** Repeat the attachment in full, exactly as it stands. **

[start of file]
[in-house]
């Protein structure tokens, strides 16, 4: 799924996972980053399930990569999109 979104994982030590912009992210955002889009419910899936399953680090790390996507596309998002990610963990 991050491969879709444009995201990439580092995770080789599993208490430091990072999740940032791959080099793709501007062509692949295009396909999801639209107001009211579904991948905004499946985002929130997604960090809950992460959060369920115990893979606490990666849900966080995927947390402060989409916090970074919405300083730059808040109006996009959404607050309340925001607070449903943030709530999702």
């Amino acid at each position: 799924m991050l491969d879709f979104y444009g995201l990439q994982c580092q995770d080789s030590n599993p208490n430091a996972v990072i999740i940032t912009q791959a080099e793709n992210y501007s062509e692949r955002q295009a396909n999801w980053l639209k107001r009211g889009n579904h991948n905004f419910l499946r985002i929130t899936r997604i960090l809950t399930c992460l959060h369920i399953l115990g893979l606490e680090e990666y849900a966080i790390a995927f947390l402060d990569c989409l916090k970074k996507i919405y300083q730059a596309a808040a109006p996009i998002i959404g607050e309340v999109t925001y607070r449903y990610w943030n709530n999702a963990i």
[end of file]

[in-house]
């Protein structure tokens, strides 16, 4: 799924996972980053399930990569999109 979104994982030590912009992210955002889009419910899936399953680090790390996507596309998002990610963990 991050491969879709444009995201990439580092995770080789599993208490430091990072999740940032791959080099793709501007062509692949295009396909999801639209107001009211579904991948905004499946985002929130997604960090809950992460959060369920115990893979606490990666849900966080995927947390402060989409916090970074919405300083730059808040109006996009959404607050309340925001607070449903943030709530999702």
């Amino acid at each position: 799924m991050l491969d879709f979104y444009g995201l990439q994982c580092q995770d080789s030590n599993p208490n430091a996972v990072i999740i940032t912009q791959a080099e793709n992210y501007s062509e692949r955002q295009a396909n999801w980053l639209k107001r009211g889009n579904h991948n905004f419910l499946r985002i929130t899936r997604i960090l809950t399930c992460l959060h369920i399953l115990g893979l606490e680090e990666y849900a966080i790390a995927f947390l402060d990569c989409l916090k970074k996507i919405y300083q730059a596309a808040a109006p996009i998002i959404g607050e309340v999109t925001y607070r449903y990610w943030n709530n999702a963990i």